It is obviously impossible for any living human being to compute, prior to verdict, how much time any prisoner will serve and yet this is precisely what trial juries are called upon to do. Otherwise, there is no *614 conceivable point to charging the jury as to these matters.

Jurors should not be permitted to speculate on the length of sentences, discretionary parole, the accumulation of good and honor time and a whole conglomeration of contingent events which, if they come to pass at all, will come to pass in the future. Very heavily involved is the constitutional right of a defendant to a fair trial.

This is trial "by guess and by golly", and we will not countenance it by upholding a statute which offends every sense of fairness and every precept of due process.

It tends to make a jury speculate on the length of time a convicted defendant will be required to serve and further tends to breed irresponsibility on the part of jurors premised upon the proposition that corrective action can be taken by others at a later date. A greater defect in the law stems from the fact that jurors tend to attempt to compensate for future clemency by imposing harsher sentences.

The matter of the future disposition of a convicted defendant is wholly and utterly foreign to his guilt and is not a proper consideration by a jury in determining the length of his sentence.

Chief Justice A.B. Neil, eloquently stated the case in Graham v. State, 202 Tenn. 423, 304 S.W.2d 622 (1957) as follows:

The power to pardon, and/or commute a sentence of imprisonment as fixed by the jury, is foreign to the trial of any criminal case. The jury's exclusive duty to assess the punishment in all cases must be exercised fully according to the provisions of the appropriate statute and as given in charges by the trial judge. They cannot, under any circumstances, consider the power of the Governor to pardon, or the authority of the Parole Board to grant paroles. Nor can they speculate as to what this Court might do on appeal. Gray v. State, [191 Tenn. 526, 235 S.W.2d 20] supra. If the rule were otherwise the verdict of the jury would be mere guesswork. Moreover, in such circumstances, this Court would never be able to decide if the trial judge approved the verdict based on the facts, or on some unaccountable speculation as to the possibility of a reduction of the sentence by the Governor. Both the State and the defendant are entitled to a verdict that is based solely and alone upon the facts of the case and the law as given in charge by the court. Such a trial imposes upon the jury the gravest responsibility. 202 Tenn. at 426, 304 S.W.2d at 624.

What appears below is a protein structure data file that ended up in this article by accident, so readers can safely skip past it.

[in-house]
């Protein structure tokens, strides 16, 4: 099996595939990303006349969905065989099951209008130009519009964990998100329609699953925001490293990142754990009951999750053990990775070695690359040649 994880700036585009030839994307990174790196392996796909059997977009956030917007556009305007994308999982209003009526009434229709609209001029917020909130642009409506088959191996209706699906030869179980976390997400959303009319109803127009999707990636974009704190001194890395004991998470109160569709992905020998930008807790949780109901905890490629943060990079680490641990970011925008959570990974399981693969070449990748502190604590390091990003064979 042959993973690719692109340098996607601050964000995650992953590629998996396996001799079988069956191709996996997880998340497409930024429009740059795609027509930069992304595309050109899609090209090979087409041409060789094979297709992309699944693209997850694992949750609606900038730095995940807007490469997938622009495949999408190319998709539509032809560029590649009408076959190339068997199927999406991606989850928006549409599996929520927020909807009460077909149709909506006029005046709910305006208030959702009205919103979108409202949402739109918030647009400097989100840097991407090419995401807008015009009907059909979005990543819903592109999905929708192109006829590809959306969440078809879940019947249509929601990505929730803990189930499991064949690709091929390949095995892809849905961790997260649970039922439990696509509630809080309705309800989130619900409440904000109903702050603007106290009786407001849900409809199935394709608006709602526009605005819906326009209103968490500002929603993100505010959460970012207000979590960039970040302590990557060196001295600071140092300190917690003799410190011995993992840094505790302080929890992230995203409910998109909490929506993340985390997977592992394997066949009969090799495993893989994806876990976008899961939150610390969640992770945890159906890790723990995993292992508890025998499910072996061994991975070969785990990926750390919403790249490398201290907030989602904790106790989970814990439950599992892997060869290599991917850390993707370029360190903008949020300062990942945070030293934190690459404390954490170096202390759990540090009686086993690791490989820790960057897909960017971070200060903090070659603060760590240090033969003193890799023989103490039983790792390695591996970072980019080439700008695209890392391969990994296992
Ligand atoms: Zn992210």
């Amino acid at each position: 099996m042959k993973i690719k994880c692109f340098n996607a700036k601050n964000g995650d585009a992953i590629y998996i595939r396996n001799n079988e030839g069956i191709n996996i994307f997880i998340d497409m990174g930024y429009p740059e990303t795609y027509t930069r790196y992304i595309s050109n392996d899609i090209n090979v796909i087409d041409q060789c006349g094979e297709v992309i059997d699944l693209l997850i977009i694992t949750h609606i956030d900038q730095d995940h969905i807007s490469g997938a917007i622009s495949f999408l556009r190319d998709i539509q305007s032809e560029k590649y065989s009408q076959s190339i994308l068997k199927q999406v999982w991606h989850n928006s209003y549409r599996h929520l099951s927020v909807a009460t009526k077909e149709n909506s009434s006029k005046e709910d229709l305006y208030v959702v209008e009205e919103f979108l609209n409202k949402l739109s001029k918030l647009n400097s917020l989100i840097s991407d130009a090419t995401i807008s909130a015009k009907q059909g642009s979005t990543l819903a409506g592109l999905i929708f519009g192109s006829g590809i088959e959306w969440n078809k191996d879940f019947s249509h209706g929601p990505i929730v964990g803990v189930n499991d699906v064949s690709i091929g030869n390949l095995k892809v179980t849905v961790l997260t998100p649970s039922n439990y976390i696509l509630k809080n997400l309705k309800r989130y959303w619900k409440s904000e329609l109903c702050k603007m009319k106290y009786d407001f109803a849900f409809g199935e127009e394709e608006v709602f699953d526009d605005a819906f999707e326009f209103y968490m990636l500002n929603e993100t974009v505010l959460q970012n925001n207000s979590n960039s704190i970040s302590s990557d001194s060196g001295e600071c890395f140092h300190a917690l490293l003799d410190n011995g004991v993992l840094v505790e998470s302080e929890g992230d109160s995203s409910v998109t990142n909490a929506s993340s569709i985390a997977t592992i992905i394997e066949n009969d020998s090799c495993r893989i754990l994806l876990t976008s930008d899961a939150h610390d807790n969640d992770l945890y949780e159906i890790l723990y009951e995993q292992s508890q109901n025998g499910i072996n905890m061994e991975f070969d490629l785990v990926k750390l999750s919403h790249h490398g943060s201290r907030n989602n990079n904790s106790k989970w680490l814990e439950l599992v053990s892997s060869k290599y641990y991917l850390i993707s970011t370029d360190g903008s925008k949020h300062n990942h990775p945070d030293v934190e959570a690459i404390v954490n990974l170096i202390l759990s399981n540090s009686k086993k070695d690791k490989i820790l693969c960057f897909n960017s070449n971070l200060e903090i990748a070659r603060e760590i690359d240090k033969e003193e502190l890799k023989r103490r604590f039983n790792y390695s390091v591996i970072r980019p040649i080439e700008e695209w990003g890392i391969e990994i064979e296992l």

We hold that Section 2 of Chapter 163 of the Public Acts of 1973, which appears as the last paragraph of Section 40-2707 T.C.A. is unconstitutional and void.

We affirm as to James E. Farris since his case is not in the posture for appellate review for the reason above pointed out.

The error which we find in the charge to the jury bears only upon the question of punishment and has no relation to the jury's finding of guilt or innocence.

To correct this error we reduce the sentence of William Wayne Robinson to three (3) to twenty-one (21) years and that of Roosevelt Lewis to five (5) to fifteen (15) years, and, as thus reduced their convictions and punishments are affirmed. These reductions are to the statutory minimum for their respective offenses. These revisions are subject to the consent of the State. If the State does not consent, their cases will be reversed and remanded for a new trial. Hunt v. State, 202 Tenn. 227, 303 S.W.2d 740 (1957); Forsha v. State, 183 Tenn. 604, 194 S.W.2d 463 (1946).